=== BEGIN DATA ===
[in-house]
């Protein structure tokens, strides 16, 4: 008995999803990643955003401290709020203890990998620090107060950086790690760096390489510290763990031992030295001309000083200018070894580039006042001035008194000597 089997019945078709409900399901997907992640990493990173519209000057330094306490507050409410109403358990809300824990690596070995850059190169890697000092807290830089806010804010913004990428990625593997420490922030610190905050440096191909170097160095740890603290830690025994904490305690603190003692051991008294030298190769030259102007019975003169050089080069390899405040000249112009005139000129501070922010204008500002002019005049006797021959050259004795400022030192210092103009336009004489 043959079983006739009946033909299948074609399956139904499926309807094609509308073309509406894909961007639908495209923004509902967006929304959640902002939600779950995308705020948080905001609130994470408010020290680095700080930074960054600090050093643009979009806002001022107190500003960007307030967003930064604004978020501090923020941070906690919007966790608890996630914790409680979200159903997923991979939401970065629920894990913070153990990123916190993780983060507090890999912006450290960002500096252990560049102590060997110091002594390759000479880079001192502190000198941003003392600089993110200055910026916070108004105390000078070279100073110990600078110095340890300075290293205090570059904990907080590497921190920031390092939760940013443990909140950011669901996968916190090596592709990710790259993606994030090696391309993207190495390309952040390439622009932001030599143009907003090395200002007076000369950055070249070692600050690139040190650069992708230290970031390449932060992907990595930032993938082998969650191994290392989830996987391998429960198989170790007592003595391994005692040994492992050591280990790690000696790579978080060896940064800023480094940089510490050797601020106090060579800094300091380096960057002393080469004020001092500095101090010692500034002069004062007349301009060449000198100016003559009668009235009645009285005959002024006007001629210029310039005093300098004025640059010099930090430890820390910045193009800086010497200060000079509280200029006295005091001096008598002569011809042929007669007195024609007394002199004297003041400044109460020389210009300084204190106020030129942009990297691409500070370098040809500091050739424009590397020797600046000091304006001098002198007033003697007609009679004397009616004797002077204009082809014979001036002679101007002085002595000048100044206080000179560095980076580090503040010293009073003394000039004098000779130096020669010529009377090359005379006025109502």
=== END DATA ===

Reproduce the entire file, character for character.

[in-house]
């Protein structure tokens, strides 16, 4: 008995999803990643955003401290709020203890990998620090107060950086790690760096390489510290763990031992030295001309000083200018070894580039006042001035008194000597 089997019945078709409900399901997907992640990493990173519209000057330094306490507050409410109403358990809300824990690596070995850059190169890697000092807290830089806010804010913004990428990625593997420490922030610190905050440096191909170097160095740890603290830690025994904490305690603190003692051991008294030298190769030259102007019975003169050089080069390899405040000249112009005139000129501070922010204008500002002019005049006797021959050259004795400022030192210092103009336009004489 043959079983006739009946033909299948074609399956139904499926309807094609509308073309509406894909961007639908495209923004509902967006929304959640902002939600779950995308705020948080905001609130994470408010020290680095700080930074960054600090050093643009979009806002001022107190500003960007307030967003930064604004978020501090923020941070906690919007966790608890996630914790409680979200159903997923991979939401970065629920894990913070153990990123916190993780983060507090890999912006450290960002500096252990560049102590060997110091002594390759000479880079001192502190000198941003003392600089993110200055910026916070108004105390000078070279100073110990600078110095340890300075290293205090570059904990907080590497921190920031390092939760940013443990909140950011669901996968916190090596592709990710790259993606994030090696391309993207190495390309952040390439622009932001030599143009907003090395200002007076000369950055070249070692600050690139040190650069992708230290970031390449932060992907990595930032993938082998969650191994290392989830996987391998429960198989170790007592003595391994005692040994492992050591280990790690000696790579978080060896940064800023480094940089510490050797601020106090060579800094300091380096960057002393080469004020001092500095101090010692500034002069004062007349301009060449000198100016003559009668009235009645009285005959002024006007001629210029310039005093300098004025640059010099930090430890820390910045193009800086010497200060000079509280200029006295005091001096008598002569011809042929007669007195024609007394002199004297003041400044109460020389210009300084204190106020030129942009990297691409500070370098040809500091050739424009590397020797600046000091304006001098002198007033003697007609009679004397009616004797002077204009082809014979001036002679101007002085002595000048100044206080000179560095980076580090503040010293009073003394000039004098000779130096020669010529009377090359005379006025109502």